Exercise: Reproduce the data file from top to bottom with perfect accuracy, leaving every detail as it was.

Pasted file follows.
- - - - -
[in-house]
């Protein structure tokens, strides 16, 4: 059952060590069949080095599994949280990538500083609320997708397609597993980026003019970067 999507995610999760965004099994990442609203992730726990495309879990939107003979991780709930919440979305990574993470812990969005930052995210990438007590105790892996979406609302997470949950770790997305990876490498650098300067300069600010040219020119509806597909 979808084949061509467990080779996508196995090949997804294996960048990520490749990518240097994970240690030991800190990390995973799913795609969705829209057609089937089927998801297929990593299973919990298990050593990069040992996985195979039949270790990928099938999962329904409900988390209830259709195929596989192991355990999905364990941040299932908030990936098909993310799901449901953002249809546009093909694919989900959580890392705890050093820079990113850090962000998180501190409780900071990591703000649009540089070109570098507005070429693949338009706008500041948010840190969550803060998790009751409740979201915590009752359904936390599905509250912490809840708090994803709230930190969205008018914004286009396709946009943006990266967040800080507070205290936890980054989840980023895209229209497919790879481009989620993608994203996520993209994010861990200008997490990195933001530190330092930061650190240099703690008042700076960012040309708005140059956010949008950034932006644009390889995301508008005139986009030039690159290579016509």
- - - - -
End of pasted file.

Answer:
[in-house]
């Protein structure tokens, strides 16, 4: 059952060590069949080095599994949280990538500083609320997708397609597993980026003019970067 999507995610999760965004099994990442609203992730726990495309879990939107003979991780709930919440979305990574993470812990969005930052995210990438007590105790892996979406609302997470949950770790997305990876490498650098300067300069600010040219020119509806597909 979808084949061509467990080779996508196995090949997804294996960048990520490749990518240097994970240690030991800190990390995973799913795609969705829209057609089937089927998801297929990593299973919990298990050593990069040992996985195979039949270790990928099938999962329904409900988390209830259709195929596989192991355990999905364990941040299932908030990936098909993310799901449901953002249809546009093909694919989900959580890392705890050093820079990113850090962000998180501190409780900071990591703000649009540089070109570098507005070429693949338009706008500041948010840190969550803060998790009751409740979201915590009752359904936390599905509250912490809840708090994803709230930190969205008018914004286009396709946009943006990266967040800080507070205290936890980054989840980023895209229209497919790879481009989620993608994203996520993209994010861990200008997490990195933001530190330092930061650190240099703690008042700076960012040309708005140059956010949008950034932006644009390889995301508008005139986009030039690159290579016509």